Tully Kearney given Paralympics boost after returning to original classification

Tully Kearney – Tully Kearney given Paralympics boost after returning to original classification
Tully Kearney had her classification changed from S5 to S6 after a 2023 review - Getty Images/Morgan Harlow

The British Paralympic team have been granted a major boost after 10-times world champion Tully Kearney made a triumphant comeback to achieve qualification times in three events after describing herself as “almost broken” last year.

Kearny, who is also returning from a career-threatening concussion, had lodged a formal complaint with World Para Swimming following an “inappropriate, insulting, at times humiliating” experience that saw her reassigned to S6 rather than the S5 classification in which she won Tokyo Paralympic gold.

However, Telegraph Sport has learnt that she was granted a review last month at the World Series event in Italy and is now back competing as an S5 athlete, for which she promptly swam the Paralympic nomination times in the 50-metre backstroke as well as the 100m and 200m freestyle over the past six days.

The 26-year-old’s 50m backstroke was a new British record and she also went faster in both the 100m and 200m that she managed in winning respective gold and silver in Tokyo three years ago.

“It’s been the toughest year of my career, dealing with everything, and the progress in in my condition,” said Kearney, who, prior to the British Championships in London over the past week, called for a review of the Paralympic classification process and revealed her mission to make the sport of frame-running accessible across the nation.

Kearney, who was born with cerebral palsy before developing generalised dystonia – a progressive neurological movement disorder – when she was a teenager, also regularly takes part in Parkruns and is working with organisers to make more courses accessible to running frames and wheelchairs.

It was in November 2022, however, that she suffered a freak concussion that left her unable even to remember the start of 2023 and fearing that her swimming career was over.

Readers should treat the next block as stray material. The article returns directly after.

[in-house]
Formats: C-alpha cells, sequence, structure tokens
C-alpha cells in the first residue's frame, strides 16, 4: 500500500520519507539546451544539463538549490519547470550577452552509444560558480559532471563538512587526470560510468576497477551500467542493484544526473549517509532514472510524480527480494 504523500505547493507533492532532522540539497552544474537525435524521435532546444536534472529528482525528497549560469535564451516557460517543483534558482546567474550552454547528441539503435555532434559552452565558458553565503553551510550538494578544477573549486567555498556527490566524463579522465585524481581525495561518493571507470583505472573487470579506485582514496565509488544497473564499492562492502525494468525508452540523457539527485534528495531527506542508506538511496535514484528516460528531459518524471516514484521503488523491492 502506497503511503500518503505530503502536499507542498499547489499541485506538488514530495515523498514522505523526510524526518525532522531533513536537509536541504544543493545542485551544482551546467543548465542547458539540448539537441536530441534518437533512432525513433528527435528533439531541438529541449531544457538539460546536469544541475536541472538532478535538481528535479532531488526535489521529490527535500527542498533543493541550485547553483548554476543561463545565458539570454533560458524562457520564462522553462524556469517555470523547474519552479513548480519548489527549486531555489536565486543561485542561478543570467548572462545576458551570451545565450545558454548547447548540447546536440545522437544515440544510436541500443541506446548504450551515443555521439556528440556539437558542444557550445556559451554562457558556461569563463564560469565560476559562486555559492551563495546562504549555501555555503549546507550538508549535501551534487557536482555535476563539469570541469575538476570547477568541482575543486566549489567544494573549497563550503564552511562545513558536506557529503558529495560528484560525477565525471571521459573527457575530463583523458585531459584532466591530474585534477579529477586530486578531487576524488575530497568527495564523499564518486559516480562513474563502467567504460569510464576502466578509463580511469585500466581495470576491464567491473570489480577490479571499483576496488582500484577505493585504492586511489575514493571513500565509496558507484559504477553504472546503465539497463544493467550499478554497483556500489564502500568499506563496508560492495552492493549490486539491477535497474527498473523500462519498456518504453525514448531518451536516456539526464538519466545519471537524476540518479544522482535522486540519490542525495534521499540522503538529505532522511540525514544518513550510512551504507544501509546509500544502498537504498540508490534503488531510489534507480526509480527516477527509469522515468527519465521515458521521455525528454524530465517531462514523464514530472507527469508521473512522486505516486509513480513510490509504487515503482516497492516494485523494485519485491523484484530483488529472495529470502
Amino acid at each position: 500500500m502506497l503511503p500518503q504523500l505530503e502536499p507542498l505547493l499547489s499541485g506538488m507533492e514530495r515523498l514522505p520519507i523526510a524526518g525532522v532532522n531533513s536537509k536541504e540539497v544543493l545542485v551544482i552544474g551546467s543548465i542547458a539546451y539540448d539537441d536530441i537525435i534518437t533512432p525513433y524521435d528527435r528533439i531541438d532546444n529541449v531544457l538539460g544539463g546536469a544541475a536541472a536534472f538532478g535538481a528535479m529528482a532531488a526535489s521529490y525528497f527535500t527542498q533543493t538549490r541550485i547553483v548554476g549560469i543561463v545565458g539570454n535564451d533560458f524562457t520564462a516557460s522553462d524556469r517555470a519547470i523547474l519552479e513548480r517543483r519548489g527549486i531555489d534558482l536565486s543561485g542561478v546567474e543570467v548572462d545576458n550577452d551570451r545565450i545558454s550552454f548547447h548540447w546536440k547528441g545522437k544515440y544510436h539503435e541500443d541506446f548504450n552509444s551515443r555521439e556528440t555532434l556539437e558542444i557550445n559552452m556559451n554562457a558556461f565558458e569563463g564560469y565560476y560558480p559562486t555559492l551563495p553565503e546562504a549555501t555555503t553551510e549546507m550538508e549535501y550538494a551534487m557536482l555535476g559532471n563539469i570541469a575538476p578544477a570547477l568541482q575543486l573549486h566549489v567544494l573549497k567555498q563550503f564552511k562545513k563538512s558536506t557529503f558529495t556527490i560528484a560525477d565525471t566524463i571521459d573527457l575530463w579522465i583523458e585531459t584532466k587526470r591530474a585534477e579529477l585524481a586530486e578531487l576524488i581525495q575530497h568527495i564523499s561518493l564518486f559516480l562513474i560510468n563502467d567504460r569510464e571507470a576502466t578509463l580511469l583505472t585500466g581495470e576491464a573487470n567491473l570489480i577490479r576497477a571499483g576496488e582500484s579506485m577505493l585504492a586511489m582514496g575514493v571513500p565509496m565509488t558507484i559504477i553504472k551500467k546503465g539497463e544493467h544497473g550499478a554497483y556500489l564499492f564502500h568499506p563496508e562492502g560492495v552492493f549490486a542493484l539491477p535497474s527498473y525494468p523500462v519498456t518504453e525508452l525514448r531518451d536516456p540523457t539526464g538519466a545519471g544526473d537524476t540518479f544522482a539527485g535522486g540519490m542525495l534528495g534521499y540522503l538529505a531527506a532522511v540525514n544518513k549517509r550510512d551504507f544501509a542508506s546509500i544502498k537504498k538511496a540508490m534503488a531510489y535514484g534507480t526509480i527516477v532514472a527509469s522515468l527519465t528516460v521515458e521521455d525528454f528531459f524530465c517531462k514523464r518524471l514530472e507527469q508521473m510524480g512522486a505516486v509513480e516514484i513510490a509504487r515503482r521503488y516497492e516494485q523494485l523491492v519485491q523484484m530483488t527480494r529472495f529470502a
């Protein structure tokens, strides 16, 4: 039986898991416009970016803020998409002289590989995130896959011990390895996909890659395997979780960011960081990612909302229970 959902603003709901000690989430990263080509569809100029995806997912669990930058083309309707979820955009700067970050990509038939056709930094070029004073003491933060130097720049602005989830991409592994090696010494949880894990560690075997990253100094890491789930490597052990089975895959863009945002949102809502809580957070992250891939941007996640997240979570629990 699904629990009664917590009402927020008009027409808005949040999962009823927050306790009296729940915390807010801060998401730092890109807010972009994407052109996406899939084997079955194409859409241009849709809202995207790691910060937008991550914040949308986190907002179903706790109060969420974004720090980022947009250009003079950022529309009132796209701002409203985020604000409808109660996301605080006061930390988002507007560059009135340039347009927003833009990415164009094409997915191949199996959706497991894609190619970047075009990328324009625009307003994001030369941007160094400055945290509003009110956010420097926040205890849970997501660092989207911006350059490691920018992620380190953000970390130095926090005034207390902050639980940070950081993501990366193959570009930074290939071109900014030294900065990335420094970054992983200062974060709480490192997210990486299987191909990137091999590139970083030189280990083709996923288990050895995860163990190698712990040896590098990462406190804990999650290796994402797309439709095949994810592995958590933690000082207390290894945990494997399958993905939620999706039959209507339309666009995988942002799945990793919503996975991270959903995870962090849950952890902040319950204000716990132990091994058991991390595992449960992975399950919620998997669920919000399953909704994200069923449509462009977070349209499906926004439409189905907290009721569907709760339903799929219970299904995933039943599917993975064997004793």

Kearney had won a clean sweep of freestyle golds at the World Championships three months earlier in Madeira to back up her Paralympic success the previous year. “I was out with a friend, sat in the boot of his car, putting my wheelchair together and he forgot I was there – slammed the car boot on my head,” she says.

“It was obvious immediately that something wasn’t right but it was 12 hours later that the symptoms came into effect. If you have a pre-existing brain injury like cerebral palsy, it puts you at a much higher risk of post-concussion syndrome. I honestly thought that might force retirement.”

The main challenge was coping with vertigo, as well as the noise and lights of a swimming pool, but, by mixing her training and following a programme of rehabilitation, she has gradually returned to the point now where she is again a serious contender for Paralympic glory.

The setbacks did prompt a realignment in priorities and, after discovering frame-running when she was recovering from shoulder surgery in 2018, she is now determined both to spread awareness and accessibility.

Tully Kearney – Tully Kearney given Paralympics boost after returning to original classification
Paralympic gold medalist is championing opportunities for children with disabilities - The Telegraph

To that end, a new taster session will be held in Loughborough later this month and Kearney, who has also helped set up a club in the West Midlands, now rates this mission as more important than further Paralympic success.

“My perspective has changed,” she says. “I feel like this will be a lifelong passion. My condition has got a lot worse, I’ve got more impaired, and it has made me realise how many barriers there are.”

Frame-running can seem like an almost miracle invention but, with the right expertise, it has proved possible to adapt trikes so that people who may previously have been unable to walk can experience the sensation of running. “I fell in love with the freedom – it was the first sport I was ever able to run, the first sport I was ever able to use my legs, not just my arms,” she says.

“It was such a crazy feeling that I could actually move at quite a pace without help – to feel what it is like to have the wind blowing through your hair. It was indescribable. Most people have the same reaction.

“People who have had milder cerebral palsy or a mild stroke, who can walk but can’t run, are benefiting from it so much as well. You see parents come along, say, ‘My kid is not going to be able to do that’, and five minutes later they are running laps. Their jaw drops to the floor. The potential health and social benefits are just huge.”

Frame-running has already been included in some World and European Championships events and, while Kearney is very much focussed on increasing the availability of this wonderful activity, she believes that it does also have the potential to become a Paralympic event. “Frame-running is very different to wheelchair races and hopefully one day it will be included,” she says.

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